|Modern picture of an ativaras or Lithuanian dragon|
In witch trials, the dragon is identified as a demon. In a minority of early modern sources referring to witches and dragons, the dragon is said to be capable of assuming human form. In a Saxon witch trial from 1536, the culprit confessed that the dragon came to her every Thursday. It brought her butter, cheese and money. The dragon assumed the outward shape of a handsome young man. They ate together and had sex.
This idea seems to have been widespread in Eastern Germany: in 16th century Saxony, “Drachenhure” (dragon’s whore) was a common insult. In 1652, a woman from Saxon Fichtenberg claimed to have had a strange vision: She had seen a dragon in the sky that had sex with various women from her neighbourhood. Even though the contemporaries were willing to accept the existence of dragons in principle, this story was too outrageous. It did not cause a witch hunt; state and church officials chose to ignore it.
At first glance, the dragon as a shapeshifter reminds us of the medieval Sigurd tales that feature Fafnir, a shapeshifter who turned himself into a dragon in order to defend his treasure. However, the early modern sources talk about completely different issues and originated in a totally different social context.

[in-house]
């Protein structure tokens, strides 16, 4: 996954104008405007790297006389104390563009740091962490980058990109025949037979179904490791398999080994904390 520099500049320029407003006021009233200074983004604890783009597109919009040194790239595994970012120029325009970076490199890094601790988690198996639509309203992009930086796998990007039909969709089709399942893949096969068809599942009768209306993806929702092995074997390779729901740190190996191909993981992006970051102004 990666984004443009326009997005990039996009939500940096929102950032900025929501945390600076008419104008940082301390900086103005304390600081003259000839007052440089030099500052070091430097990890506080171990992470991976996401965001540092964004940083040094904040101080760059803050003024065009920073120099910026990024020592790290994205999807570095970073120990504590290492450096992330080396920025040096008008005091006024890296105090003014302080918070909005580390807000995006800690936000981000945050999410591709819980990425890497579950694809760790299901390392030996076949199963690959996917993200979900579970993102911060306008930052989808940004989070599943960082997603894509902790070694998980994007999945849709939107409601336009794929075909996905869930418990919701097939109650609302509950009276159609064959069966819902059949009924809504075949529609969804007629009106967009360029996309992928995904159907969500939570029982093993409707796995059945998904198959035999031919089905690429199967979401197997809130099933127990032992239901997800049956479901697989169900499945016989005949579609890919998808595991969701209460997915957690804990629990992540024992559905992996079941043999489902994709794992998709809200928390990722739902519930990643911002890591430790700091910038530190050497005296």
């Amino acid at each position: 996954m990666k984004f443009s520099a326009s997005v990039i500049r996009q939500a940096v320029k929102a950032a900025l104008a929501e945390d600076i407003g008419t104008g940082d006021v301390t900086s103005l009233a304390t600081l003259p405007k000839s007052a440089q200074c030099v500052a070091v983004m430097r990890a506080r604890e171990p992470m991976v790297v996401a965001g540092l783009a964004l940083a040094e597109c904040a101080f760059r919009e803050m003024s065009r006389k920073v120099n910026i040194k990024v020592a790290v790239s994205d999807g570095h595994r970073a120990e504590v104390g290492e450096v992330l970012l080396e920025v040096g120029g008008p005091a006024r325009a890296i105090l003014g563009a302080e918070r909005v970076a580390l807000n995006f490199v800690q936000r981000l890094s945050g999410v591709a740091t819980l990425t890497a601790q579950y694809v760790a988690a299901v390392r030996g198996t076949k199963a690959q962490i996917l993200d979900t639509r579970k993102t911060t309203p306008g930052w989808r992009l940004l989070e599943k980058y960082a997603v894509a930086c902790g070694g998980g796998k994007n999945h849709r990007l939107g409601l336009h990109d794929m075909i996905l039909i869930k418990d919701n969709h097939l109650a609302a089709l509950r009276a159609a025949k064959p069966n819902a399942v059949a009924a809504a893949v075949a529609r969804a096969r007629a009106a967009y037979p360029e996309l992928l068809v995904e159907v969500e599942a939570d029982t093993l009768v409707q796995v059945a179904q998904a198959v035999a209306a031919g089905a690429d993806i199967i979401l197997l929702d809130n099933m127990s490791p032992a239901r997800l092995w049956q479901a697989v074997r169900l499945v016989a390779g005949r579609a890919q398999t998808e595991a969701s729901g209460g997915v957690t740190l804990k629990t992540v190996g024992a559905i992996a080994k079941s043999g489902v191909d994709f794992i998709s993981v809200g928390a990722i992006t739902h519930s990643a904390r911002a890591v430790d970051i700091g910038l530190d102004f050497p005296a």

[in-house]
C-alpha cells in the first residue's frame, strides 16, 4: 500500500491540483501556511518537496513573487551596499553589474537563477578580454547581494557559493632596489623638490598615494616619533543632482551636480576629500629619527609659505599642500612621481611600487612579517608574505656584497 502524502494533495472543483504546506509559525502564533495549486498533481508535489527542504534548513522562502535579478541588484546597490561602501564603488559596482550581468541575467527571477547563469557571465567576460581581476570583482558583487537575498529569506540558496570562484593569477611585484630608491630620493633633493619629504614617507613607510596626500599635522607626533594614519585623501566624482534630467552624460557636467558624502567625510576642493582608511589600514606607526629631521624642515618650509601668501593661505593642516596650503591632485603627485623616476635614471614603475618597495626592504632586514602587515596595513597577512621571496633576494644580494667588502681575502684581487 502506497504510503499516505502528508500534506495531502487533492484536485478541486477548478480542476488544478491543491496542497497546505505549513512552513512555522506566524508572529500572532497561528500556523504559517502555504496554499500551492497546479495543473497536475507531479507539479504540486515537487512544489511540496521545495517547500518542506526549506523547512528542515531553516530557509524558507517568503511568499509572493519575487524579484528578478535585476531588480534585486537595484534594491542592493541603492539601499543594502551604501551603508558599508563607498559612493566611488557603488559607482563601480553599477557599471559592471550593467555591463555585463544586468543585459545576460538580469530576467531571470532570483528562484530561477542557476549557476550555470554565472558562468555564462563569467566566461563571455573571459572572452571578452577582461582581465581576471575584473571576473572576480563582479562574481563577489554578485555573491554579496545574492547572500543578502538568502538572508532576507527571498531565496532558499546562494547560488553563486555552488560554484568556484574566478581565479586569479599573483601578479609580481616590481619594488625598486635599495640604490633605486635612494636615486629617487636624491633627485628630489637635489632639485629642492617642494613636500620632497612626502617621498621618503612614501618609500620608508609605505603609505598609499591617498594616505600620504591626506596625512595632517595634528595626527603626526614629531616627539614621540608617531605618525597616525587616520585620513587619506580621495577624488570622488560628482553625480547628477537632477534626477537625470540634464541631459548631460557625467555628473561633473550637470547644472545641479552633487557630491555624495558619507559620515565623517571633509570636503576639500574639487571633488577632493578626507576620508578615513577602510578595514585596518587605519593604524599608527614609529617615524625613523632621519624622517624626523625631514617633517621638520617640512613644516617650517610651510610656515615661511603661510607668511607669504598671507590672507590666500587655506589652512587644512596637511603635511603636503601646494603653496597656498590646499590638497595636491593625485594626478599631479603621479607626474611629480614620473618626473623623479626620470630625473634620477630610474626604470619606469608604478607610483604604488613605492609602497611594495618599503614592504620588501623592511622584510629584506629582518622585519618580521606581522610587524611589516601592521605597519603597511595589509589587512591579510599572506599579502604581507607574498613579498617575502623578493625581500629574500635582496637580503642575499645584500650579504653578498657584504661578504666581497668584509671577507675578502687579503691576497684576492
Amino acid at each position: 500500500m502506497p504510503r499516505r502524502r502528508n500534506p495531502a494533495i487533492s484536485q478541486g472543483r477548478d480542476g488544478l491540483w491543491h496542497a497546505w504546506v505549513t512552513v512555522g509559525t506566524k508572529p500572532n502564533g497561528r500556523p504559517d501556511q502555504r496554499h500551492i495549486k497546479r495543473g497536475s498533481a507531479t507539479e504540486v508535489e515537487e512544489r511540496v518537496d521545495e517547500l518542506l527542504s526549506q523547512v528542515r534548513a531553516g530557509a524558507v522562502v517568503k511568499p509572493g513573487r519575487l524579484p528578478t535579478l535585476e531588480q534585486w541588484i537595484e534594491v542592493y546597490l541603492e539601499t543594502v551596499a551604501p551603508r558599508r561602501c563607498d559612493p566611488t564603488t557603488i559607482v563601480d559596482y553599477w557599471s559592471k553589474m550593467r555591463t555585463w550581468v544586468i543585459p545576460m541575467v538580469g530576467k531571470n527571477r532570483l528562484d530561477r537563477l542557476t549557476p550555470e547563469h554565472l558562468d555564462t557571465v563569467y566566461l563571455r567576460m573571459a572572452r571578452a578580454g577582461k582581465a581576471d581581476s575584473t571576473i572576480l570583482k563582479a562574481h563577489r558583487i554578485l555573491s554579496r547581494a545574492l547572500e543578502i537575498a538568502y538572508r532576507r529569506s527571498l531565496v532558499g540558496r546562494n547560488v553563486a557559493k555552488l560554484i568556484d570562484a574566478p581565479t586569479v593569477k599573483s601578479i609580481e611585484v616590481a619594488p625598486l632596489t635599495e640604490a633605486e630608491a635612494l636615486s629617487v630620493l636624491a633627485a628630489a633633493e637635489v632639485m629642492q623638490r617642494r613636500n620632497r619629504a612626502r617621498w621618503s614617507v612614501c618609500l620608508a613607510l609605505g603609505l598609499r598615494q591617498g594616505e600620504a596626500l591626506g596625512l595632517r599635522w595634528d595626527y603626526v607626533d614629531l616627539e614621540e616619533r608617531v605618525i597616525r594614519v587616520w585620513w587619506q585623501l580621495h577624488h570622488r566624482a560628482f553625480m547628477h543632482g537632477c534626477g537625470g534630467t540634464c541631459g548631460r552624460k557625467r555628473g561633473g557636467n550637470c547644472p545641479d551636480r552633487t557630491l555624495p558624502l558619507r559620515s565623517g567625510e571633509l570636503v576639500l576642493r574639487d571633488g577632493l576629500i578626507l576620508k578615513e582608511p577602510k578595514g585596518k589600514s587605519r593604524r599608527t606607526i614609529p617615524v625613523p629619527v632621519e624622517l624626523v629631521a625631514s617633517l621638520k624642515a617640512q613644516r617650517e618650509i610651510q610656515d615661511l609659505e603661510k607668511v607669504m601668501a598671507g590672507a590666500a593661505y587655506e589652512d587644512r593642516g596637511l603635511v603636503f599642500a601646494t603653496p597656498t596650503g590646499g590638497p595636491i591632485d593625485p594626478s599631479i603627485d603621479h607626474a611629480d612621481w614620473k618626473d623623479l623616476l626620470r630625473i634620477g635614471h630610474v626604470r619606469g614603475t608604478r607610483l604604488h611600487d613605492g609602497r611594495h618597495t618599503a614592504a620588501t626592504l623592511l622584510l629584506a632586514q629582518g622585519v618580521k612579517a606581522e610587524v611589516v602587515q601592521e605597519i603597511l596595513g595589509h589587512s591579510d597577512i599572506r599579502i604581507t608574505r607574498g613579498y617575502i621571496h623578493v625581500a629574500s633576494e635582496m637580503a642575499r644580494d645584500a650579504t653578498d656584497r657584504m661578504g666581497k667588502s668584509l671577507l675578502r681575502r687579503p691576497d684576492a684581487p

|Arthur Rackham’s Fafnir|
One of the reasons why the witchcraft doctrine was so influential was its flexibility and its integrative power. It managed to include various bits of folk belief into a new coherent system and thereby provided an explanation for all of them: The witchcraft doctrine suggested that all the innumerable spirits beings of folk belief were simply demons. This explanation not only bridged the huge gaps between various kinds of spirits and all the local and regional traditions of spirit beliefs, it also made these beliefs absolutely compatible with learned demonology and vice versa.
By Johannes Dillinger, Professor in History, among whose many research interests are the history of Witchcraft, Magic, and Folk Religion.